Update: Finding Economic Articles With Data

[This article was first published on Economics and R - R posts, and kindly contributed to R-bloggers]. (You can report issue about the content on this page here)
Want to share your content on R-bloggers? click here if you have a blog, or here if you don't.

An earlier post from February, describes a Shiny app that allows to search among currently more than 4000 economic articles that have an accessible data and code supplement. Finally, I managed to configure an nginx reverse proxy server and now you can also access the app under a proper https link here:


(I was very positively surprised how easy is it was to change http to https using certbot). Some colleagues told me that they could not access the app under the originally posted link:


I am not sure about the exact reason, but perhaps some security settings don’t allow to access web sites on a non-standard port like 3200. Hopefully the new link helps.

Since my initial post, the number of articles has grown, and I included new journals like Econometrica or AER Insights.

The main data for my app can be downloaded as a zipped SQLite database from my server. Let us do some analysis.

db = dbConnect(RSQLite::SQLite(),"articles.sqlite") %>%

articles = dbGet(db,"article")
fs = dbGet(db,"files_summary")

Let us look grouped by journal at the share of articles whose code supplement has R files:

fs %>% 
  left_join(select(articles, id, journ), by="id") %>%
  group_by(journ) %>%
  mutate(num_art = n_distinct(id)) %>%
  filter(file_type=="r") %>%
    num_art = first(num_art),
    num_with_r = n(),
    share_with_r=round((num_with_r / first(num_art))*100,2)
  ) %>%

We see that there is quite some variation in the share of articles with R code going from 15.6% in Econometrica (ecta) to only 0.82% in the Review of Economics and Statistics (restat). (The statistics exclude all articles that don’t have a code supplement or a supplement whose file types I did not analyse, e.g. because it is too large or the ZIP files are nested too deeply.)

Overall, we still have a clear dominance of Stata in economics:

# Number of articles with analyes data & code supplementary
n_art = n_distinct(fs$id)

# Count articles by file types and compute shares
fs %>% group_by(file_type) %>%
    count = n(), 
    share=round((count / n_art)*100,2)
  ) %>%
  # note that all file extensions are stored in lower case
  filter(file_type %in% c("do","r","py","jl","m")) %>%

Roughly 70% of the articles have Stata do files and almost a quarter Matlab m files and only slightly above 3% R files.

I also meanwhile have added a log file to the app that anonymously stores data about which articles that have been clicked on. The code below shows the 20 most clicked on articles so far:

dat = read.csv("article_click.csv")

dat %>%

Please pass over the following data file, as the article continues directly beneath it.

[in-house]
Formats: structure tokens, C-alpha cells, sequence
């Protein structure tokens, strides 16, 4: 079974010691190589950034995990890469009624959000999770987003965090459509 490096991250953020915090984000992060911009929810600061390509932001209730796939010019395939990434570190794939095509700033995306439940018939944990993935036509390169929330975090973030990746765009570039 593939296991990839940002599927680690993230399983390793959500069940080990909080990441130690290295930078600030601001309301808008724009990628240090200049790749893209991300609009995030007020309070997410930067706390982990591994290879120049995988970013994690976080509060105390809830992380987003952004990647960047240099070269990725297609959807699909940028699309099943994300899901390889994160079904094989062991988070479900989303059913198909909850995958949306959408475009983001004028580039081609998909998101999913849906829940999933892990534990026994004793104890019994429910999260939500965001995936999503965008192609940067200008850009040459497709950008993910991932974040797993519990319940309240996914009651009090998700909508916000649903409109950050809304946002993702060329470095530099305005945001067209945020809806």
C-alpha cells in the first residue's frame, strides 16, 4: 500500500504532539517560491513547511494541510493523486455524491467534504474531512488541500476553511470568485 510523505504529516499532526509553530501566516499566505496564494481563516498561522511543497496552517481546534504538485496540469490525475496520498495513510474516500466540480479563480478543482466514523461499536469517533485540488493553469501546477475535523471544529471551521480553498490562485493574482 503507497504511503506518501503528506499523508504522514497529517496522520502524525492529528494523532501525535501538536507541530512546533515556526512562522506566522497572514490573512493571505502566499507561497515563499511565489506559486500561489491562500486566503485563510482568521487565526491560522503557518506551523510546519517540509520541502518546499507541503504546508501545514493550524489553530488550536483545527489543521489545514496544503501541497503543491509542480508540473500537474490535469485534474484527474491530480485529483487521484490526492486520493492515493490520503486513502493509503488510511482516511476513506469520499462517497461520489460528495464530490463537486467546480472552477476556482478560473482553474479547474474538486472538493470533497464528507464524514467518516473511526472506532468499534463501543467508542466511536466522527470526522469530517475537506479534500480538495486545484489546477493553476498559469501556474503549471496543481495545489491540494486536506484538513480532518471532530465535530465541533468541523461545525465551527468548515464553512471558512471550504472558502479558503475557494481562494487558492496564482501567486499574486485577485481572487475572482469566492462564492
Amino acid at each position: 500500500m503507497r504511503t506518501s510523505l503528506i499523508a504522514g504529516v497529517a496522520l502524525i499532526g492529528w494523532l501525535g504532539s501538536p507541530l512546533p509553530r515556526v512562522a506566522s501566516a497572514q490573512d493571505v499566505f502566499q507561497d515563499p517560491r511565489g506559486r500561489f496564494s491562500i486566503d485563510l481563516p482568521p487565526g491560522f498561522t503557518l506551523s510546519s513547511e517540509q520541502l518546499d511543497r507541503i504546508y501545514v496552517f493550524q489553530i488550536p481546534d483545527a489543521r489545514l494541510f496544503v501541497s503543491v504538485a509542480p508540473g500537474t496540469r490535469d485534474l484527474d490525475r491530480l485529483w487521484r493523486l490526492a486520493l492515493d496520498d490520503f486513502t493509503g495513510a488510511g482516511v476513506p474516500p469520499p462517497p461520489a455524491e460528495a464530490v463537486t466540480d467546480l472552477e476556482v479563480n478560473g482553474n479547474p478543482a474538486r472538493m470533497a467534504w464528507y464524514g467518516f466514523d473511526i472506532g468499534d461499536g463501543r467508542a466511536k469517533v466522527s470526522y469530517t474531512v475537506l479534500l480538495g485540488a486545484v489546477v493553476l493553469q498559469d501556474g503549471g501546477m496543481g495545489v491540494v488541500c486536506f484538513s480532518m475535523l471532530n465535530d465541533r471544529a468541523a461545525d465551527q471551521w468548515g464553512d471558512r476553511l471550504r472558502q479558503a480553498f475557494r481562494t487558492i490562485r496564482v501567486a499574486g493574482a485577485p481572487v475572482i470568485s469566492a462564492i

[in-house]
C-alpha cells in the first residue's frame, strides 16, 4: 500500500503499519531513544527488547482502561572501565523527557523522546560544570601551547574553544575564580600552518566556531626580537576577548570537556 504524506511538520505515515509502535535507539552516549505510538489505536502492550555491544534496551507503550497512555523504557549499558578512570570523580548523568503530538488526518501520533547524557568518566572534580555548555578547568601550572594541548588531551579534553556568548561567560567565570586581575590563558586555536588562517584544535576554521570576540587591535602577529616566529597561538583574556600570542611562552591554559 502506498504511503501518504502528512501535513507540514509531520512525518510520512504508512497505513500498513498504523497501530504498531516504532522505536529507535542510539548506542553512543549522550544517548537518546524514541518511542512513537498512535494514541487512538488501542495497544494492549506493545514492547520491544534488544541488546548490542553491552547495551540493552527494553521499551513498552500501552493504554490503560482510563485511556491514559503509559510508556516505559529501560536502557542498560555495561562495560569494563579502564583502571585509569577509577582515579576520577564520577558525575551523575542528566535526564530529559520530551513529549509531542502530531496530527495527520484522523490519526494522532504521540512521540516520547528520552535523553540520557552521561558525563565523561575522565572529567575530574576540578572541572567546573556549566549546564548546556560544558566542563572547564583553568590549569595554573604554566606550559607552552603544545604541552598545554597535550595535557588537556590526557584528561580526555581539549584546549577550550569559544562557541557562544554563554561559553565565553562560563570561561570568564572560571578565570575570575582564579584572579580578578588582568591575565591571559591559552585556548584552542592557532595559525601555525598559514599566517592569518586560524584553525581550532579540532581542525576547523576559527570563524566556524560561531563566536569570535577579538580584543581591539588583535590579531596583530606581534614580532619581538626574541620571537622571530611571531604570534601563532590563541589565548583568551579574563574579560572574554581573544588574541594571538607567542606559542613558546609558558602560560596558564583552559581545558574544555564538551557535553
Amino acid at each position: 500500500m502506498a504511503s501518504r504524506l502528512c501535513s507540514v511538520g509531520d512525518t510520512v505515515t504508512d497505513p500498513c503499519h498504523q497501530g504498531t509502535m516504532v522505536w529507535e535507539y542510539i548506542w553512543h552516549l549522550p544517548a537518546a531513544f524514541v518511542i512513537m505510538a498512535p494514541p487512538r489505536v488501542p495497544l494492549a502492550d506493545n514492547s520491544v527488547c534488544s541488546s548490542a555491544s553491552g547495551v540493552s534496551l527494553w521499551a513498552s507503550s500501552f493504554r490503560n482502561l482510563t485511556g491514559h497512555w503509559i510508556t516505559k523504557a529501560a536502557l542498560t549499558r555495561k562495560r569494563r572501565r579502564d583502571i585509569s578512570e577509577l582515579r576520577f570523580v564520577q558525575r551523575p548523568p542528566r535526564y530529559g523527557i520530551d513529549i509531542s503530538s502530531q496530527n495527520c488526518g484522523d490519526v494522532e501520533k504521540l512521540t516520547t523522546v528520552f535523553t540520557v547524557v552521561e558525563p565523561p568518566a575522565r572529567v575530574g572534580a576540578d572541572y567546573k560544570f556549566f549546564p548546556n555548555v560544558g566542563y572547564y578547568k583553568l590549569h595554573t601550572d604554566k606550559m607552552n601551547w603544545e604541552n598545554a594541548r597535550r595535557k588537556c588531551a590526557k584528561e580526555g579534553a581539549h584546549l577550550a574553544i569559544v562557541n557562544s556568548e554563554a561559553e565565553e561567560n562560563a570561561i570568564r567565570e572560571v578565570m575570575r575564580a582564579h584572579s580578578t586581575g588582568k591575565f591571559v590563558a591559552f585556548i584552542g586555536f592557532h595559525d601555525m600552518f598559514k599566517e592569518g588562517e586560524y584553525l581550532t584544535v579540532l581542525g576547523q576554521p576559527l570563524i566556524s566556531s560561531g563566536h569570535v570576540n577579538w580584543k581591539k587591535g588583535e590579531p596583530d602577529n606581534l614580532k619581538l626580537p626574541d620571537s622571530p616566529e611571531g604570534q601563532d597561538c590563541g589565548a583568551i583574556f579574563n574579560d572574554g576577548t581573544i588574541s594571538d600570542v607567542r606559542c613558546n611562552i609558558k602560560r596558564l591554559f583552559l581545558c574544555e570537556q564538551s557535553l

group_by(article) %>%
  summarize(count=n()) %>%
  na.omit %>%
  arrange(desc(count)) %>%

## # A tibble: 699 x 2
##    article                                                           count
##    <fct>                                                             <int>
##  1 A Macroeconomic Model of Price Swings in the Housing Market          27
##  2 Job Polarization and Jobless Recoveries                              20
##  3 Tax Evasion and Inequality                                           19
##  4 Public Debt and Low Interest Rates                                   16
##  5 An Empirical Model of Tax Convexity and Self-Employment              13
##  6 Alcohol and Self-Control: A Field Experiment in India                11
##  7 Drug Innovations and Welfare Measures Computed from Market Deman~    11
##  8 Food Deserts and the Causes of Nutritional Inequality                11
##  9 Some Causal Effects of an Industrial Policy                          11
## 10 Costs  Demand  and Producer Price Changes                            10
## 11 Breaking Bad: Mechanisms of Social Influence and the Path to Cri~     9
## 12 Government Involvement in the Corporate Governance of Banks           8
## 13 Performance in Mixed-sex and Single-sex Tournaments: What We Can~     8
## 14 Disease and Gender Gaps in Human Capital Investment: Evidence fr~     7
## 15 Housing Constraints and Spatial Misallocation                         7
## 16 Inherited Control and Firm Performance                                7
## 17 Labor Supply and the Value of Non-work Time: Experimental Estima~     7
## 18 Pricing in the Market for Anticancer Drugs                            7
## 19 The Arrival of Fast Internet and Employment in Africa                 7
## 20 The Economic Benefits of Pharmaceutical Innovations: The Case of~     7
## # ... with 679 more rows

For a nice thumbnail in R-bloggers let us finish with a screenshot of the app:

To leave a comment for the author, please follow the link and comment on their blog: Economics and R - R posts.

R-bloggers.com offers daily e-mail updates about R news and tutorials about learning R and many other topics. Click here if you're looking to post or find an R/data-science job.
Want to share your content on R-bloggers? click here if you have a blog, or here if you don't.

Never miss an update!
Subscribe to R-bloggers to receive
e-mails with the latest R posts.
(You will not see this message again.)

Click here to close (This popup will not appear again)